I found the author unbearable. This is sad, because I ddint know that much about him and began the book perfectly inclined to like him. But, wow. He is the kind of guy who goes on and on and on about how impressive his humility is. His praise for himself lacks any hint of nuance and, everytime he mentions someone who agreed with him about something, he describes that person as a true genius. It's really over the top. The truth is that he might have done a lot of great and important stuff. But, his overwhelming narcissism utterly destroys his credibility in assessing it.
While only a small point in the book, the place where I finally lost it was about halfway through where he describes a failure of the FBI to turn over some documents which resulted in a delay of Timothy McVeigh's execution. I kid you not, he talks about how amazing it was that he took full-resposibility for the oversight. Within sentences though, he goes on to blame under-funding by Congress that led to inadequate technology and rogue local agents. If you want to blame them fine, but the whole point of taking full responsibility is that you don't get to turn around and blame other people. Frustrating. There's also a ton of whining about bureaucracy but no need to rehash that here.
In any event, these downsides (much greater than in a standard FBI book) are not counter-balanced by the upsides you usually find. He was an agent for a few years a long time ago and has a modicum of mildly interesting stories about that. Otherwise, he was an executive and didnt have the kind of hands-on involvement in the kind of real law enforcement work that gives rise to good stories.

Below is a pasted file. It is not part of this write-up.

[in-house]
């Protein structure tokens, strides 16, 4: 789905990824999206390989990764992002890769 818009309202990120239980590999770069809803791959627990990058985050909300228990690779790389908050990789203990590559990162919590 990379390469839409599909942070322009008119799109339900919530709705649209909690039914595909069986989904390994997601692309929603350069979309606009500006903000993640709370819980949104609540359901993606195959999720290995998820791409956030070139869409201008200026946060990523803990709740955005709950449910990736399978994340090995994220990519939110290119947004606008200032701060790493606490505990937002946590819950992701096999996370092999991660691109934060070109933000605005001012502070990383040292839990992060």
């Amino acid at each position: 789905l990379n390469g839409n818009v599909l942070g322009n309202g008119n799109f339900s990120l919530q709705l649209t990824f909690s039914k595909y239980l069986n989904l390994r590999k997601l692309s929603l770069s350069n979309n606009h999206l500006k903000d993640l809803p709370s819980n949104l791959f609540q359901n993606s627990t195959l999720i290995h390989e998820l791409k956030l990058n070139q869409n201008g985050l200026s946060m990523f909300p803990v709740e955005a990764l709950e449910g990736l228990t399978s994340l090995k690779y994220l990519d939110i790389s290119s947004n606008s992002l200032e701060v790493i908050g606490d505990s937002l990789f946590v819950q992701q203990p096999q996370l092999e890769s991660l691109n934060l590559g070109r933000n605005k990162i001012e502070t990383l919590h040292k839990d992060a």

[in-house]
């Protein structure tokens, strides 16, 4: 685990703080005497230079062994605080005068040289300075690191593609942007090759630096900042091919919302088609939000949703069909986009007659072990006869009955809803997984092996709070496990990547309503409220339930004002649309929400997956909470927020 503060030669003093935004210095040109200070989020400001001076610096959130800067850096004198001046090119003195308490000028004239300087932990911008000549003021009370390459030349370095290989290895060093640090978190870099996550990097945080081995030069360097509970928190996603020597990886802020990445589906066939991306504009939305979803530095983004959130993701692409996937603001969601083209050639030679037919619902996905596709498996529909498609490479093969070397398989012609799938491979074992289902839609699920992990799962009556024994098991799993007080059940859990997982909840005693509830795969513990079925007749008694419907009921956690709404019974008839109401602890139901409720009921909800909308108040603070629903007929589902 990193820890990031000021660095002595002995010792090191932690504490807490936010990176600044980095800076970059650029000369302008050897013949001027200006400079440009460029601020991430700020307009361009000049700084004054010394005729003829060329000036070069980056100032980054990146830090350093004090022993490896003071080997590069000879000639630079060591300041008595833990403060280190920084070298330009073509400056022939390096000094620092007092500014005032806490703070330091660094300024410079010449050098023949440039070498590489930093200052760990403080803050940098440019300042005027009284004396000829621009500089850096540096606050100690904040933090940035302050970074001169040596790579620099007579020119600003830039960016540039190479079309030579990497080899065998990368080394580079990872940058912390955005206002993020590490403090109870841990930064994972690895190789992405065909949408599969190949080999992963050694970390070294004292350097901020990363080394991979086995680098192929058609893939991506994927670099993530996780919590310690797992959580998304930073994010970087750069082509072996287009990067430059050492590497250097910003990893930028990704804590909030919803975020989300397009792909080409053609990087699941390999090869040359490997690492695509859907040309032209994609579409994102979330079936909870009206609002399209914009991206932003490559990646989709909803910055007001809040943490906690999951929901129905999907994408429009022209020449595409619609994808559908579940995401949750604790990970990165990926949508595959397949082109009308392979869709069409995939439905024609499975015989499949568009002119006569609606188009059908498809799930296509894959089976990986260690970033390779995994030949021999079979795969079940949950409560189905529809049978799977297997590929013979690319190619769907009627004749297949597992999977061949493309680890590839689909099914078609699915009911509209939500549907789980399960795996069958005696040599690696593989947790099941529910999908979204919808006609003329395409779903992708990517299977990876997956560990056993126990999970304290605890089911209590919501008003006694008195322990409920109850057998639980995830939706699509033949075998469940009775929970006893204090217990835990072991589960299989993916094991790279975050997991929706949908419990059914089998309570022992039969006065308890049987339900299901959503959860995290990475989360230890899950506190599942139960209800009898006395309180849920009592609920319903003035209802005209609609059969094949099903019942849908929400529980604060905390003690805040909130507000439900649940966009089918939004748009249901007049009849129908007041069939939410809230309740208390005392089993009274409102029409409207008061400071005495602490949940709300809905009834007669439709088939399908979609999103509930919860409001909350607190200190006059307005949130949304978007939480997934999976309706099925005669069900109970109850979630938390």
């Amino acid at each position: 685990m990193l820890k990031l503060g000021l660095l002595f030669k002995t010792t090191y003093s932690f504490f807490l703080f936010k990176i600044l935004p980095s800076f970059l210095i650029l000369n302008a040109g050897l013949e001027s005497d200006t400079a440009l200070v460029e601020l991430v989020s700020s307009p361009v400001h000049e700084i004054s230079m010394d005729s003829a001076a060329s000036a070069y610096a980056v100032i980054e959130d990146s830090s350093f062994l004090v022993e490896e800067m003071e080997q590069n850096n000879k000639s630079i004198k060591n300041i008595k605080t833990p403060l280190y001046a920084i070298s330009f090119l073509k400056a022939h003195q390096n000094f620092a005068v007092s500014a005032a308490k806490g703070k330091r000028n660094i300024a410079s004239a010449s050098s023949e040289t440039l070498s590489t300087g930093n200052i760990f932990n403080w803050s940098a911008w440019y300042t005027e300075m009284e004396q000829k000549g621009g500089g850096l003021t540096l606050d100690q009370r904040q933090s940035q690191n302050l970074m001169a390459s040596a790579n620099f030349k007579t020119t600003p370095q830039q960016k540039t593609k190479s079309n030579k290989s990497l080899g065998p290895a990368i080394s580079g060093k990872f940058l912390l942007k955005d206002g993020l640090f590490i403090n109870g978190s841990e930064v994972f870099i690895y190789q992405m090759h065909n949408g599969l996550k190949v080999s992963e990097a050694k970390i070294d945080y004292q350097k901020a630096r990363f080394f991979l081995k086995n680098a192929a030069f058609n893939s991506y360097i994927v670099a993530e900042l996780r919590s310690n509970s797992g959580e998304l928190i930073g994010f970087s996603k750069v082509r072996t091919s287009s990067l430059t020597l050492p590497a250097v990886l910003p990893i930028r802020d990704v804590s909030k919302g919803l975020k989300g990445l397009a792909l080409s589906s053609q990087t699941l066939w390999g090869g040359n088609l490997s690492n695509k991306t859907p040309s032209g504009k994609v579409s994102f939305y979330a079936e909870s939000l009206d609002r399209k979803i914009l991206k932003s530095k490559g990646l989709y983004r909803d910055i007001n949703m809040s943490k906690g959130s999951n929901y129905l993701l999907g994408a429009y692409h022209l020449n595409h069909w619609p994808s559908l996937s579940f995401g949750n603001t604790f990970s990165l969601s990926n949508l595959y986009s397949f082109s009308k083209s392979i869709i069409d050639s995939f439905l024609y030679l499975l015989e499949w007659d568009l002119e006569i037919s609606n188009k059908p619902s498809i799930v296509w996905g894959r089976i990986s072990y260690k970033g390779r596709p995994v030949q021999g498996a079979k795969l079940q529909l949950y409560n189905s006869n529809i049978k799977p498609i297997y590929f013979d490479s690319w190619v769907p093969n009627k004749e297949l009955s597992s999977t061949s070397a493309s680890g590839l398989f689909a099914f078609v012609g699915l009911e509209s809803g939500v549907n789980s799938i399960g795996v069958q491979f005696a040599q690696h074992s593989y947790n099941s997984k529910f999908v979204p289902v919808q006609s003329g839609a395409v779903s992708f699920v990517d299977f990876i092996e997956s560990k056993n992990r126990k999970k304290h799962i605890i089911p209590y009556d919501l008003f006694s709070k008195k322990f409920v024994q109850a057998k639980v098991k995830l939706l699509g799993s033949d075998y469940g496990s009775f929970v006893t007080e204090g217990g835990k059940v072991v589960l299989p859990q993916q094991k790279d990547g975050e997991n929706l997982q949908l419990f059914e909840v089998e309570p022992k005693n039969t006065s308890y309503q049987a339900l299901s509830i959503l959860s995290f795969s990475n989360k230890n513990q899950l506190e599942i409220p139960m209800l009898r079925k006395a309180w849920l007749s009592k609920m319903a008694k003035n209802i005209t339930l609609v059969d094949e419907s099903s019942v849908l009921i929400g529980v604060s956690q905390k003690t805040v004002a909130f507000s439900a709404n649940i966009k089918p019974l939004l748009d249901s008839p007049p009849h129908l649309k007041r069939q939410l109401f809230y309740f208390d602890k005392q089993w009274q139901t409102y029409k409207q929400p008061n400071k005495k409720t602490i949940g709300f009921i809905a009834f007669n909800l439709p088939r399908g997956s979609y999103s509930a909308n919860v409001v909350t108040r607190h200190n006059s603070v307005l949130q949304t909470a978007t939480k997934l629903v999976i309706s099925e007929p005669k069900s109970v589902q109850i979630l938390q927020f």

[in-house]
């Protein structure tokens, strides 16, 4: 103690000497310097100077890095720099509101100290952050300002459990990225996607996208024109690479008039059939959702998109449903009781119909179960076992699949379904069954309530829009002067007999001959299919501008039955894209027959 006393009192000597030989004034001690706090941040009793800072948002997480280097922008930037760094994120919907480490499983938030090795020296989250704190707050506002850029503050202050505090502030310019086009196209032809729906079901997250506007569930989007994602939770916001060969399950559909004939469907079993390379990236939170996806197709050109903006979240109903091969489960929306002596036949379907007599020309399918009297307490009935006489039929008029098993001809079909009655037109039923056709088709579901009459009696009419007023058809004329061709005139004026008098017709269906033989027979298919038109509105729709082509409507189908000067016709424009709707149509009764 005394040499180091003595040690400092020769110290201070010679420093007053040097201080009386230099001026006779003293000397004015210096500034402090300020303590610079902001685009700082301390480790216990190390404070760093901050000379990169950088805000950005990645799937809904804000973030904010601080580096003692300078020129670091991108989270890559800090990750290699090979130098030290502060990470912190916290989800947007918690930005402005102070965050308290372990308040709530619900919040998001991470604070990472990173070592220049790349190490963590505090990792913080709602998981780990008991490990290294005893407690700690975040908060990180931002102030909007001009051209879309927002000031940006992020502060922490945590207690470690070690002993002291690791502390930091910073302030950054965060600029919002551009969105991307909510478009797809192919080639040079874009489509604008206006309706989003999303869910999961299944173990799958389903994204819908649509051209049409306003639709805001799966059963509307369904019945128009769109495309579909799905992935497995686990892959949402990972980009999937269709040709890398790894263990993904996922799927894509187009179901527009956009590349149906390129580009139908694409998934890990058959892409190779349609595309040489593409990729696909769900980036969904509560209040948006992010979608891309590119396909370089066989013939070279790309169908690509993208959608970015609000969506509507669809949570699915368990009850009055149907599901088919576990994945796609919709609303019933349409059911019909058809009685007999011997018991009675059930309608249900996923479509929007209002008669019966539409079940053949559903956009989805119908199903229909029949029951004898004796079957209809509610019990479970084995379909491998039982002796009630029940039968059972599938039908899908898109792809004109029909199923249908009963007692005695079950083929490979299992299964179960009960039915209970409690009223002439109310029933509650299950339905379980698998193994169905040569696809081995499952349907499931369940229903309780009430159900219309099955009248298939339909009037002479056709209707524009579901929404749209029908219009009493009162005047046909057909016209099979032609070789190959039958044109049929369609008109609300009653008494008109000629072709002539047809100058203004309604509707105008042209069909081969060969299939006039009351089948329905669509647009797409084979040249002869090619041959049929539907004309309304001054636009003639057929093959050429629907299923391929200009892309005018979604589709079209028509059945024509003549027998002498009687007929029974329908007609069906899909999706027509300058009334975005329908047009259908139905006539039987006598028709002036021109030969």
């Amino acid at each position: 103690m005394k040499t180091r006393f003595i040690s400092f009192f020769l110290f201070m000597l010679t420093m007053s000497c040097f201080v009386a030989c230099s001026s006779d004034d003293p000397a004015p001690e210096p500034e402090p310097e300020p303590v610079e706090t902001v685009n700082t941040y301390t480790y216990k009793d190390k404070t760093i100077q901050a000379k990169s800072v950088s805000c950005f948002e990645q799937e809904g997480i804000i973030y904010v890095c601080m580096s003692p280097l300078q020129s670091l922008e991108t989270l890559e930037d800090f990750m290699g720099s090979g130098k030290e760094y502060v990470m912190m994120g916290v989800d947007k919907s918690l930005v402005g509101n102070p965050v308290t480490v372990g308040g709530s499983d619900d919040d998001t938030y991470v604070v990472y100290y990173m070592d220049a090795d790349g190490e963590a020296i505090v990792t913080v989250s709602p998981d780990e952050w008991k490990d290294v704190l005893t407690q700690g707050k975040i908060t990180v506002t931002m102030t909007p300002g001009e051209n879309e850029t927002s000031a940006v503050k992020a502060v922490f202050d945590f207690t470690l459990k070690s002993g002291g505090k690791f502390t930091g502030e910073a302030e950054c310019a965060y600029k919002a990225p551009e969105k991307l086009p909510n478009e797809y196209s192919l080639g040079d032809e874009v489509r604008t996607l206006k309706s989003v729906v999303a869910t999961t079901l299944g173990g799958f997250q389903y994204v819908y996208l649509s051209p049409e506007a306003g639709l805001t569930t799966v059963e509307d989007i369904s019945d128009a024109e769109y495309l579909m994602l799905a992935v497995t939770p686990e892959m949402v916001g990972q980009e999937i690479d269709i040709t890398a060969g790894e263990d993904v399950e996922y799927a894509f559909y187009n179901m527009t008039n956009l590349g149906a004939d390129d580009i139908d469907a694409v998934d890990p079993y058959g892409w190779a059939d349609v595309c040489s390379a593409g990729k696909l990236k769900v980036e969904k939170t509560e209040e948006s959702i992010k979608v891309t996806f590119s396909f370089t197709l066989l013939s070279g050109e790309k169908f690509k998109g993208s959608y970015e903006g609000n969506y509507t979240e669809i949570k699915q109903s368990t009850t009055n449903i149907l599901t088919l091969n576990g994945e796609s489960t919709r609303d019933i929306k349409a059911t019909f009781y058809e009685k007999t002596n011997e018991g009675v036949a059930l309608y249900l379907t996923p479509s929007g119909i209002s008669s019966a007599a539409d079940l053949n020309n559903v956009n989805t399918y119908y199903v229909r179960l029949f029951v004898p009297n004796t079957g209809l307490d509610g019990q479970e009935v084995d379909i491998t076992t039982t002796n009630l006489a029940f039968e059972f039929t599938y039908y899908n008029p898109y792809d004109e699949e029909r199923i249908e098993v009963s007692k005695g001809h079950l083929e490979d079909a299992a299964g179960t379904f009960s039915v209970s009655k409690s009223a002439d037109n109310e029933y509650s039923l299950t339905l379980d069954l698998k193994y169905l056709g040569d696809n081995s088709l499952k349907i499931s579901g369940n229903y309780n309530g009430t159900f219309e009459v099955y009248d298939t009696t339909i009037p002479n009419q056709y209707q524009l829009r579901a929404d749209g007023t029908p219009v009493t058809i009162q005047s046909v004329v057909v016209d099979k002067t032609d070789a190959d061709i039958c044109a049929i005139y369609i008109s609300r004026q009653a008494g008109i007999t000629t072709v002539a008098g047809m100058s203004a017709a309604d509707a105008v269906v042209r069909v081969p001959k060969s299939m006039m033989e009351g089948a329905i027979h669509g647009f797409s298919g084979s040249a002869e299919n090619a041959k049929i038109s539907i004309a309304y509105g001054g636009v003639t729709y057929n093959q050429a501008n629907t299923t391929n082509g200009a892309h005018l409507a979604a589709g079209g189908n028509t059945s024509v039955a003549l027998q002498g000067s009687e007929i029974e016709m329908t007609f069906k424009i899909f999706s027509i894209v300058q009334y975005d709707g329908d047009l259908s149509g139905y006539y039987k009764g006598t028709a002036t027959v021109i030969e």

Finally an honest report about Clinton's Reign of Terror. Freeh goes the extra mile to show how Clinton used and abused his power and the system to further his personal ambitions at the expense of America. Every voter should read just how the Clinton's manipulated racial and economic groups to remain in power. Freeh also reveals how Clinton engaged in the worst crimes against Americans from the slaugher in Wacho to the appointment of leftist extremists to the Supreme Court. The work also shows how both Clintons presented a false and dishonest face to the general public while mired in domestic strife over Bill's sexual misconduct. Hopefully this book will go a long way to help avoid the same mistake again in 2008. Hurrah for Mr. Freeh - a man of integrity and guts who fought for each and every American.
I found this book to be interesting, but also found Mr. Freeh to be slightly egotistical. During the foreward, where he tells us the book is about the brave and dedicated men and women of the FBI doesn't ring true as you listen to the book.
Each story becomes a morality tale where he is the hero. And his allegations and suspicions are not supported with facts, but with his own take on the tale. Hindsight being 20/20, it's easy for Mr. Freeh to speak to how he would have handled Waco, but at that time, in the heat of the moment how could anyone be sure of what they would do?
I was eager to hear this book, and now once finished, I'm reminded there are three sides to every story; Side A, Side B and the truth.
Finally, an honest book about the Clinton Presidency. History will decide a final verdict about Bill and Hillary, I hope I am still here.
this is a well written easy and interesting book. I really liked it but it was abrighed. The stories they do not have in this audiobook are very interesting so bad they abrighed it.
There were not to many surprises in this book for those of us who chose to stay informed during the 90's. What kind of national security were we expecting from a President whoose campaign slogan was "It's the economy Stupid". At least Clinton knew to call us stupid!!!